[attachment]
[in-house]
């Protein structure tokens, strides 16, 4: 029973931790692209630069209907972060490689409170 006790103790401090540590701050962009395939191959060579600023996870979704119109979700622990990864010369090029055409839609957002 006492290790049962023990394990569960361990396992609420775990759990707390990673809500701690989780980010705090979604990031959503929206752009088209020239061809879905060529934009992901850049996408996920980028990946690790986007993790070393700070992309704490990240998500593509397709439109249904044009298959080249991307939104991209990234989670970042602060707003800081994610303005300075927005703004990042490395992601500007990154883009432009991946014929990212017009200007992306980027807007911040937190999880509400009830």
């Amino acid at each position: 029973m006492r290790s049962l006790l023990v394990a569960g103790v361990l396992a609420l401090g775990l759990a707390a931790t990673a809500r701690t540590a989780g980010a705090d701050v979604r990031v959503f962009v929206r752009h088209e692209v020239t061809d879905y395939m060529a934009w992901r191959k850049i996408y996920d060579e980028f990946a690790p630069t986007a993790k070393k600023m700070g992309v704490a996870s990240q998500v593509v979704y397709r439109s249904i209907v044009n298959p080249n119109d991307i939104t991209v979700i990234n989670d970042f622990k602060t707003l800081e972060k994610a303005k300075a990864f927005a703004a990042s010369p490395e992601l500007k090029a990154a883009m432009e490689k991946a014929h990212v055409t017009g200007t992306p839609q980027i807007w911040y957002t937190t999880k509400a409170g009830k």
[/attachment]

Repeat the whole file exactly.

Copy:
[in-house]
């Protein structure tokens, strides 16, 4: 029973931790692209630069209907972060490689409170 006790103790401090540590701050962009395939191959060579600023996870979704119109979700622990990864010369090029055409839609957002 006492290790049962023990394990569960361990396992609420775990759990707390990673809500701690989780980010705090979604990031959503929206752009088209020239061809879905060529934009992901850049996408996920980028990946690790986007993790070393700070992309704490990240998500593509397709439109249904044009298959080249991307939104991209990234989670970042602060707003800081994610303005300075927005703004990042490395992601500007990154883009432009991946014929990212017009200007992306980027807007911040937190999880509400009830």
């Amino acid at each position: 029973m006492r290790s049962l006790l023990v394990a569960g103790v361990l396992a609420l401090g775990l759990a707390a931790t990673a809500r701690t540590a989780g980010a705090d701050v979604r990031v959503f962009v929206r752009h088209e692209v020239t061809d879905y395939m060529a934009w992901r191959k850049i996408y996920d060579e980028f990946a690790p630069t986007a993790k070393k600023m700070g992309v704490a996870s990240q998500v593509v979704y397709r439109s249904i209907v044009n298959p080249n119109d991307i939104t991209v979700i990234n989670d970042f622990k602060t707003l800081e972060k994610a303005k300075a990864f927005a703004a990042s010369p490395e992601l500007k090029a990154a883009m432009e490689k991946a014929h990212v055409t017009g200007t992306p839609q980027i807007w911040y957002t937190t999880k509400a409170g009830k």